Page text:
Snapchat suspends anonymous apps Yolo and LMK after lawsuit filed in California over bullied teen’s death

California
The logo of mobile app "Snapchat" is displayed on a tablet on January 2, 2014 in Paris. (LIONEL BONAVENTURE/AFP via Getty Images)

The logo of mobile app “Snapchat” is displayed on a tablet on January 2, 2014 in Paris. (LIONEL BONAVENTURE/AFP via Getty Images)

Yolo and LMK, two Snapchat apps that allow users to send anonymous messages, are no longer available to users of the social media platform after parent company Snap suspended them Tuesday.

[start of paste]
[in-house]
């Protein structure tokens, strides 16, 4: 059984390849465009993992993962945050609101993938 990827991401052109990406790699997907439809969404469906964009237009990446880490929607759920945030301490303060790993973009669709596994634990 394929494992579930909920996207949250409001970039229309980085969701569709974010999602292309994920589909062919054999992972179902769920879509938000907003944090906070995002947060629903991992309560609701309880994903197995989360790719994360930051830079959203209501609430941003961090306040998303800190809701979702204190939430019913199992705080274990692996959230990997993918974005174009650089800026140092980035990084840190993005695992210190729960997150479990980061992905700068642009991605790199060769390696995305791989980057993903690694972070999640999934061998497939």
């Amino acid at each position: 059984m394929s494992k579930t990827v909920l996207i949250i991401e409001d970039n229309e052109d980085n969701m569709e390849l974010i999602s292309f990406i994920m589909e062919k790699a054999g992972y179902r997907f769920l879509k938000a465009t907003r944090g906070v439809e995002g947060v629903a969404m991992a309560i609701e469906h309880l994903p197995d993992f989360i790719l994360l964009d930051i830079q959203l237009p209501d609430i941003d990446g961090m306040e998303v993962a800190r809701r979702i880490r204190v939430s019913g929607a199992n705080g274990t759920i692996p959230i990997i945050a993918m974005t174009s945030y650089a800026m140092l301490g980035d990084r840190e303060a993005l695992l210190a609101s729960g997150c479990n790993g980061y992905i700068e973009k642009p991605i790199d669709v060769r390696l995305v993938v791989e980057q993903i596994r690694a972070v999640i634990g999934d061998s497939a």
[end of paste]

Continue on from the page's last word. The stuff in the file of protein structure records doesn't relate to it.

The suspension comes in response to a lawsuit filed Monday on behalf of Kristin Bride, the mother of an Oregon teen who took his own life in 2020 after receiving bullying messages via Yolo and LMK for months.

That suit alleges that Yolo and LMK violated consumer protection law by failing to live up to their own terms of service and policies, and that anonymous messaging apps facilitate bullying to such a degree that they should be considered dangerous products. Both were integrated with the Snapchat messaging platform through Snap Kit, the company’s suite of tools for third-party developers.

“In light of the serious allegations raised by the lawsuit, and out of an abundance of caution for the safety of the Snapchat community, we are suspending both Yolo and LMK’s Snap Kit integrations while we investigate these claims,” a Snap spokesperson wrote in a statement.

Read the full story on LATimes.com.

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